Consider two countries with central bank balance sheets equal to 5% of GDP, both on the eve of the Great Recession.  In each case, the balance sheet balloons to 25% of GDP during the Great Recession.  In which case is policy more expansionary?

Case A:  The central bank is legally limited to a balance sheet of no more than 25% of GDP.

Case B:  There is no legal limit on the central bank balance sheet.

In case B, the expansionary impact of the QE will probably be much greater than in case A.  While the “concrete steppes” are identical, in case B there will probably be expectations of a more expansionary future policy than in case A.  Nick Rowe often points out that the current concrete steps taken by central banks are far less important than changes in the future path of policy.  That’s implicit in the Chuck Norris metaphor, and also an implication of state-of-the-art New Keynesian models developed by Michael Woodford and others.

At this point you might assume that the implication of my post is clear—don’t have legal limits on central bank balance sheets.  But a decade of reading deep thinkers like Tyler Cowen and Robin Hanson (or petty much any of the George Mason bloggers) has convinced me that when it comes to human institutions, things are always more complicated than they seem, certainly more complicated than they seemed to me a decade ago.  For instance, let’s add another case:

Case C:  The central bank’s balance sheet is legally limited to 250% of GDP.

Now let’s think about Fed policy during the recovery from the Great Recession.  We know that the Fed did three QE programs, and stopped when its balance sheet was just under 25% of GDP.  We know that Bernanke cited vague “costs and risks” of doing even more QE.  (Although we also now know from the FOMC transcripts that Bernanke himself was less concerned about these risks than other members of the committee.)  And we know that some in Congress were complaining about all the money printing, and almost no one on Congress were complaining that they did not print enough money.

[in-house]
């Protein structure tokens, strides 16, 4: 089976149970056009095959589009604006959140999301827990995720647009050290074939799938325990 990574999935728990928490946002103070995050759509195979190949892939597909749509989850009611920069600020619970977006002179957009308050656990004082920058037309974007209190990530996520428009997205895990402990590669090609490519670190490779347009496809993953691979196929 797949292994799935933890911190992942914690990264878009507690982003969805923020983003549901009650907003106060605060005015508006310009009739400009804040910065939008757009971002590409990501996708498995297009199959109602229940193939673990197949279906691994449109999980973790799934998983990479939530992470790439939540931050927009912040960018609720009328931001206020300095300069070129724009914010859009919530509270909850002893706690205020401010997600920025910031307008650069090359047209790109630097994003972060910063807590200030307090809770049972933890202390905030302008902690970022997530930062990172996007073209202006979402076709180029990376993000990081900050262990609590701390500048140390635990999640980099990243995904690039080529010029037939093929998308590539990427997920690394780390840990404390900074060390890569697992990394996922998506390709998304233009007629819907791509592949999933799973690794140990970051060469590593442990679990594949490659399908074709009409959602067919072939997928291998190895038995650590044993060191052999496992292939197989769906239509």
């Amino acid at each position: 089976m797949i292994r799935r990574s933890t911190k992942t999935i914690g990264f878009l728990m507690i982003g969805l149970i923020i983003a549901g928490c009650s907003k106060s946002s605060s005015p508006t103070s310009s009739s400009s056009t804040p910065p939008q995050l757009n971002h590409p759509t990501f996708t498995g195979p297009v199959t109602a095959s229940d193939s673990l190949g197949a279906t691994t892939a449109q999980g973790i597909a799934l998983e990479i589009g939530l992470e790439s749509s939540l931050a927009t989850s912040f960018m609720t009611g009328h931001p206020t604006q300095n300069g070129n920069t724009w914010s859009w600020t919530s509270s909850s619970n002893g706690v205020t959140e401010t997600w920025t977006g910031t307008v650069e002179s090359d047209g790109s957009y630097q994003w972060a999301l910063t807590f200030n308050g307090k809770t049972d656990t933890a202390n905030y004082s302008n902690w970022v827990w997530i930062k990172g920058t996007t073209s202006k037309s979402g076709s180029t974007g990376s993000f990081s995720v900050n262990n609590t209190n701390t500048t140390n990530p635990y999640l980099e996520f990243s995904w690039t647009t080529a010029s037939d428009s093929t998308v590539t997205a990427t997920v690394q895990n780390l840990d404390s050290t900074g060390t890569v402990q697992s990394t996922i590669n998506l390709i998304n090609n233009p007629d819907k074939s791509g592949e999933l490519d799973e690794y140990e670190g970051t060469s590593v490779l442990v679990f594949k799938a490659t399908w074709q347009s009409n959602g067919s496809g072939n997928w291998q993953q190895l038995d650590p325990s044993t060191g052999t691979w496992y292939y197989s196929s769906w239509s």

To summarize, while the Fed was in Case B, with no legal limit on their balance sheet, the institution behaved as if there was a sort of implicit limit, probably much lower than 250% of GDP.  In that case, moving to case C might have actually been expansionary.  The Fed would have thought, “Congress has our back, they authorize us to do truly massive QE if necessary to achieve our mandate.”  Think of Russian highway speed limits changing from “no explicit limit but at the discretion of what the police officer views as unsafe” to “150 kilometers per hour”.  Do speeds rise or fall?

In a perfect world, I’d want Congress to tell Chuck Norris that he’s authorized to throw as many punches as required to clear the room.  Or perhaps to authorize a specific number that is clearly more than he would need (say 10,000 punches.)  But I’m not sure about the idea of actually having Congress set a limit.  If they had done so back in 2008, the limit on the central bank balance sheet would likely have been set too low.

Because Congress is so dysfunctional, and likely to remain so, one could argue that the Fed can pretty much do whatever they want.  Who will stop them?  The Fed is about 100 times more respected than Congress, and any Congressional attempt to control the Fed would almost certainly fail to get 51 votes in the Senate (which actually has a few grown-ups).  There are plenty of pragmatic GOP senators (say among people like Lindsey, McCain, Flake, Collins, etc.), some of which would not support a right wing attempt to rein in the Fed.  Heck I doubt even Trump would support it, as he knows he might need monetary stimulus if we again go into a recession.  So perhaps the Fed could simply put on its Superman costume (sorry for mixing metaphors) and unilaterally announce that it views itself as being authorized to lower IOR to as much as negative 0.75%, and boost the balance sheet to as much as 250% of GDP, and then dare Congress to stop them.